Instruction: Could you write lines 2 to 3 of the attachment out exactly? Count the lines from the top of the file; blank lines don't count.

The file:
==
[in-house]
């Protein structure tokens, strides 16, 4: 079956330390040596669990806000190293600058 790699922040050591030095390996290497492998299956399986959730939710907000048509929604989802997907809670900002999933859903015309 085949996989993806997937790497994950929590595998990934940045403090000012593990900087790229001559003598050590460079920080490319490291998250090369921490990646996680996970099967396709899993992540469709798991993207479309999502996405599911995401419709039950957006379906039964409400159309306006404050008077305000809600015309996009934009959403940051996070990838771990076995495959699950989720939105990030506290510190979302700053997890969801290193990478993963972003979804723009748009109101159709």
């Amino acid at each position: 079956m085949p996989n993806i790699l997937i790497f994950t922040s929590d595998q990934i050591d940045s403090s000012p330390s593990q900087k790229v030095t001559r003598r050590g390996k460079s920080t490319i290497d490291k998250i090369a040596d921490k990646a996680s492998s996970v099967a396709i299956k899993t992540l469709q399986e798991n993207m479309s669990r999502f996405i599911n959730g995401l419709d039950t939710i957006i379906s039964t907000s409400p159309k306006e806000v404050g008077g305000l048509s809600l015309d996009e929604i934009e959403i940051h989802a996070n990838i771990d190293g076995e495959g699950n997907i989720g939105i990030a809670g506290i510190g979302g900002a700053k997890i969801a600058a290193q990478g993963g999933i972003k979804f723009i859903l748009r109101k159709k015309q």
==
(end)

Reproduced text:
């Protein structure tokens, strides 16, 4: 079956330390040596669990806000190293600058 790699922040050591030095390996290497492998299956399986959730939710907000048509929604989802997907809670900002999933859903015309 085949996989993806997937790497994950929590595998990934940045403090000012593990900087790229001559003598050590460079920080490319490291998250090369921490990646996680996970099967396709899993992540469709798991993207479309999502996405599911995401419709039950957006379906039964409400159309306006404050008077305000809600015309996009934009959403940051996070990838771990076995495959699950989720939105990030506290510190979302700053997890969801290193990478993963972003979804723009748009109101159709």
């Amino acid at each position: 079956m085949p996989n993806i790699l997937i790497f994950t922040s929590d595998q990934i050591d940045s403090s000012p330390s593990q900087k790229v030095t001559r003598r050590g390996k460079s920080t490319i290497d490291k998250i090369a040596d921490k990646a996680s492998s996970v099967a396709i299956k899993t992540l469709q399986e798991n993207m479309s669990r999502f996405i599911n959730g995401l419709d039950t939710i957006i379906s039964t907000s409400p159309k306006e806000v404050g008077g305000l048509s809600l015309d996009e929604i934009e959403i940051h989802a996070n990838i771990d190293g076995e495959g699950n997907i989720g939105i990030a809670g506290i510190g979302g900002a700053k997890i969801a600058a290193q990478g993963g999933i972003k979804f723009i859903l748009r109101k159709k015309q």